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2016 (English)In: Materials Science & Engineering: A, ISSN 0921-5093, E-ISSN 1873-4936, Vol. 667, p. 199-207Article in journal (Refereed) Published
Abstract [en]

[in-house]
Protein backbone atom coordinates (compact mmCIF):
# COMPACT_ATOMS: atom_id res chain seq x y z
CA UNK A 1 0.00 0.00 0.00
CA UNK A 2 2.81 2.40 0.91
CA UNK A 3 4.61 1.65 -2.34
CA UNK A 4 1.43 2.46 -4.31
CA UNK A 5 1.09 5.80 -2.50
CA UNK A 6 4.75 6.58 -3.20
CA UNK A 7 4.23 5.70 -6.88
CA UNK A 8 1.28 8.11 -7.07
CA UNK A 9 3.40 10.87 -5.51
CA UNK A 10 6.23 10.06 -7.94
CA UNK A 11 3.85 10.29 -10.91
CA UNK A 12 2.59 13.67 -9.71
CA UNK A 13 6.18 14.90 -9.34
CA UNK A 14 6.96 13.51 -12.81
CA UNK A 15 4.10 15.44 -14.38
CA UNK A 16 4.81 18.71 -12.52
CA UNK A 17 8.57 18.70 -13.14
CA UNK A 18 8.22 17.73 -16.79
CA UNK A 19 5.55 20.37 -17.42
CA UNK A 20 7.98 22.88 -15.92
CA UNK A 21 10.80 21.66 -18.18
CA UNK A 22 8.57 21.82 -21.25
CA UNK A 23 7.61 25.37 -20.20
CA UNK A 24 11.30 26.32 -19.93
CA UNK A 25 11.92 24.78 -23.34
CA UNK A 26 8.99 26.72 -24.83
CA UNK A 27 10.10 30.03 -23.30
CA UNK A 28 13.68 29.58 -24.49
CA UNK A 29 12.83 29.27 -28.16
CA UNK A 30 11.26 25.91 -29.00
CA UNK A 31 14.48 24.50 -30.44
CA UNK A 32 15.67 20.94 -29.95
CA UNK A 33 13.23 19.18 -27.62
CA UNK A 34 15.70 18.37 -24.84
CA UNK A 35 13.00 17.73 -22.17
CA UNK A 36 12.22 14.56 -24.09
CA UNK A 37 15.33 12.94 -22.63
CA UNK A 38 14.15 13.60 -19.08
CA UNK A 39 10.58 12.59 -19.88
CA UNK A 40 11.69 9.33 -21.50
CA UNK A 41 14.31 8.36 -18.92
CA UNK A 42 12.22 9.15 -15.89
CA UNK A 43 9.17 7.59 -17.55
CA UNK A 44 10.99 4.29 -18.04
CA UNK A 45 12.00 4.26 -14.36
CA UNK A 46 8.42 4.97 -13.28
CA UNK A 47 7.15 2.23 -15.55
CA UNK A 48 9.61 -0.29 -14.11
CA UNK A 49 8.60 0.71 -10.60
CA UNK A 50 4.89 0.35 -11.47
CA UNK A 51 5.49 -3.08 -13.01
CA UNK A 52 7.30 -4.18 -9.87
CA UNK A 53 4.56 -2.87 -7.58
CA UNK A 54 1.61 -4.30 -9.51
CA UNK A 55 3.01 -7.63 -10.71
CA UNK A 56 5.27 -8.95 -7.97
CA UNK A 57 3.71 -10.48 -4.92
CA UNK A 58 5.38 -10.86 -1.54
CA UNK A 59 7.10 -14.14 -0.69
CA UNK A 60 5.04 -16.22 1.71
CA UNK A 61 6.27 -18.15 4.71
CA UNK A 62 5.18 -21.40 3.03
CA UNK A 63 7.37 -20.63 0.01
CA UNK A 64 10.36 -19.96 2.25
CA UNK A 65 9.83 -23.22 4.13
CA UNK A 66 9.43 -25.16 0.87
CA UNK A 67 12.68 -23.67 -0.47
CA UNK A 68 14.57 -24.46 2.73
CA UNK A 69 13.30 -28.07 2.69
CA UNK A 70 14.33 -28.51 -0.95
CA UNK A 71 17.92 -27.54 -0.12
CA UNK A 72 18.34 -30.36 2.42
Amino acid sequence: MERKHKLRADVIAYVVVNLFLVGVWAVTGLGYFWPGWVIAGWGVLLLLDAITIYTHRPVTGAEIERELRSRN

Induction hardening is a relatively rapid heat treatment method to increase mechanical properties of steel components. However, results from FE-simulation of the induction hardening process show that a tensile stress peak will build up in the transition zone in order to balance the high compressive stresses close to the surface. This tensile stress peak is located in the transition zone between the hardened zone and the core material. The main objective with this investigation has been to non-destructively validate the residual stress state throughout an induction hardened component. Thereby, allowing to experimentally confirming the existence and magnitude of the tensile stress peak arising from rapid heat treatment. For this purpose a cylindrical steel bar of grade C45 was induction hardened and characterised regarding the microstructure, hardness, hardening depth and residual stresses. This investigation shows that a combined measurement with synchrotron/neutron diffraction is well suited to non-destructively measure the strains through the steel bar of a diameter of 20 mm and thereby making it possible to calculate the residual stress profile. The result verified the high compressive stresses at the surface which rapidly changes to tensile stresses in the transition zone resulting in a large tensile stress peak. Measured stresses by conventional lab-XRD showed however that at depths below 1.5 mm the stresses were lower compared to the synchrotron and neutron data. This is believed to be an effect of stress relaxation from the layer removal. The FE-simulation predicts the depth of the tensile stress peak well but exaggerates the magnitude compared to the measured results by synchrotron/neutron measurements. This is an important knowledge when designing the component and the heat treatment process since this tensile stress peak will have great impact on the mechanical properties of the final component.